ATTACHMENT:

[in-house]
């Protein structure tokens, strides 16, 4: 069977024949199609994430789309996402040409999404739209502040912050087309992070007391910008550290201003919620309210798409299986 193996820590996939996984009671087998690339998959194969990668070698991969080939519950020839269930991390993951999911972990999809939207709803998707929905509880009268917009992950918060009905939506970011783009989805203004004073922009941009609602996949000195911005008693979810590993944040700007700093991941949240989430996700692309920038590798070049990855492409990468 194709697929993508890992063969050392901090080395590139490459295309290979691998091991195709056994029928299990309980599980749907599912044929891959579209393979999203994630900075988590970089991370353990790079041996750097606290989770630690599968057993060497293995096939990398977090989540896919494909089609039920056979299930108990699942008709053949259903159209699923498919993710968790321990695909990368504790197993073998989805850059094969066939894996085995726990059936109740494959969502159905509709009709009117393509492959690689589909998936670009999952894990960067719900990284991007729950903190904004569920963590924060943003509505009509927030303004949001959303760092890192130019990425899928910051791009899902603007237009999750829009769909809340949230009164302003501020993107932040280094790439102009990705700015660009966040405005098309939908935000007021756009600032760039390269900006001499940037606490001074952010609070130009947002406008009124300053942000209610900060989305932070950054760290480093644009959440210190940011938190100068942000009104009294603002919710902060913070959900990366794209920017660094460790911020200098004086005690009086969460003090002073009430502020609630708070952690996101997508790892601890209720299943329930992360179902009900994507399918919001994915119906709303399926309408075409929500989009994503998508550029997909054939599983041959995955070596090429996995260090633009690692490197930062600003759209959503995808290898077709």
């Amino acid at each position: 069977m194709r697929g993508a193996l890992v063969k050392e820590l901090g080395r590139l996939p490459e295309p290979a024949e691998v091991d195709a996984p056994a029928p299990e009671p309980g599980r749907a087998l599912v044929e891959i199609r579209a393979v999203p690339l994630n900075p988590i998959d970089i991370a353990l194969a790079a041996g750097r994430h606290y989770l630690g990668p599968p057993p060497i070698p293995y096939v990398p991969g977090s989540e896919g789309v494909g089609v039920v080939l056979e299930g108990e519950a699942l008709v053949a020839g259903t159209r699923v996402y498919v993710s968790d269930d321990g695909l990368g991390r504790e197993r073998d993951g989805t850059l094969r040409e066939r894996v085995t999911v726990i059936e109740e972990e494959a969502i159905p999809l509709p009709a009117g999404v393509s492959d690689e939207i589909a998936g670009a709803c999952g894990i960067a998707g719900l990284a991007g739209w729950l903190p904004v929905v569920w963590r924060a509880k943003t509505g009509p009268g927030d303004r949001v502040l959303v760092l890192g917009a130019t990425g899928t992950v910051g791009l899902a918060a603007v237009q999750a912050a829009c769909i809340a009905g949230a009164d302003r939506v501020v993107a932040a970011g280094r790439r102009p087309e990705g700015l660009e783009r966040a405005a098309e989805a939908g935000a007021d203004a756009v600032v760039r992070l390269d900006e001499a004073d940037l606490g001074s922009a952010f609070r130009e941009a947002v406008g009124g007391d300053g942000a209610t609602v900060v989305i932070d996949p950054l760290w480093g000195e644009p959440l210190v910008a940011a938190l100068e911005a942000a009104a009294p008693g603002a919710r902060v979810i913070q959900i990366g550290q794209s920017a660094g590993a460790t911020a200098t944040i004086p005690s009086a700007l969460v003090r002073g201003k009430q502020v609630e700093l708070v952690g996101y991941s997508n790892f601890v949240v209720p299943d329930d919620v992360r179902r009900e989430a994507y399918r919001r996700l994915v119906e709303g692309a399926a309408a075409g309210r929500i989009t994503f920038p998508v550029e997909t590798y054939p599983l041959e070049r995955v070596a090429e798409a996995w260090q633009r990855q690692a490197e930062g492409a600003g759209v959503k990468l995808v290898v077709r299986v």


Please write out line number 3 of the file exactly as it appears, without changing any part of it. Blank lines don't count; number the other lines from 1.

């Amino acid at each position: 069977m194709r697929g993508a193996l890992v063969k050392e820590l901090g080395r590139l996939p490459e295309p290979a024949e691998v091991d195709a996984p056994a029928p299990e009671p309980g599980r749907a087998l599912v044929e891959i199609r579209a393979v999203p690339l994630n900075p988590i998959d970089i991370a353990l194969a790079a041996g750097r994430h606290y989770l630690g990668p599968p057993p060497i070698p293995y096939v990398p991969g977090s989540e896919g789309v494909g089609v039920v080939l056979e299930g108990e519950a699942l008709v053949a020839g259903t159209r699923v996402y498919v993710s968790d269930d321990g695909l990368g991390r504790e197993r073998d993951g989805t850059l094969r040409e066939r894996v085995t999911v726990i059936e109740e972990e494959a969502i159905p999809l509709p009709a009117g999404v393509s492959d690689e939207i589909a998936g670009a709803c999952g894990i960067a998707g719900l990284a991007g739209w729950l903190p904004v929905v569920w963590r924060a509880k943003t509505g009509p009268g927030d303004r949001v502040l959303v760092l890192g917009a130019t990425g899928t992950v910051g791009l899902a918060a603007v237009q999750a912050a829009c769909i809340a009905g949230a009164d302003r939506v501020v993107a932040a970011g280094r790439r102009p087309e990705g700015l660009e783009r966040a405005a098309e989805a939908g935000a007021d203004a756009v600032v760039r992070l390269d900006e001499a004073d940037l606490g001074s922009a952010f609070r130009e941009a947002v406008g009124g007391d300053g942000a209610t609602v900060v989305i932070d996949p950054l760290w480093g000195e644009p959440l210190v910008a940011a938190l100068e911005a942000a009104a009294p008693g603002a919710r902060v979810i913070q959900i990366g550290q794209s920017a660094g590993a460790t911020a200098t944040i004086p005690s009086a700007l969460v003090r002073g201003k009430q502020v609630e700093l708070v952690g996101y991941s997508n790892f601890v949240v209720p299943d329930d919620v992360r179902r009900e989430a994507y399918r919001r996700l994915v119906e709303g692309a399926a309408a075409g309210r929500i989009t994503f920038p998508v550029e997909t590798y054939p599983l041959e070049r995955v070596a090429e798409a996995w260090q633009r990855q690692a490197e930062g492409a600003g759209v959503k990468l995808v290898v077709r299986v």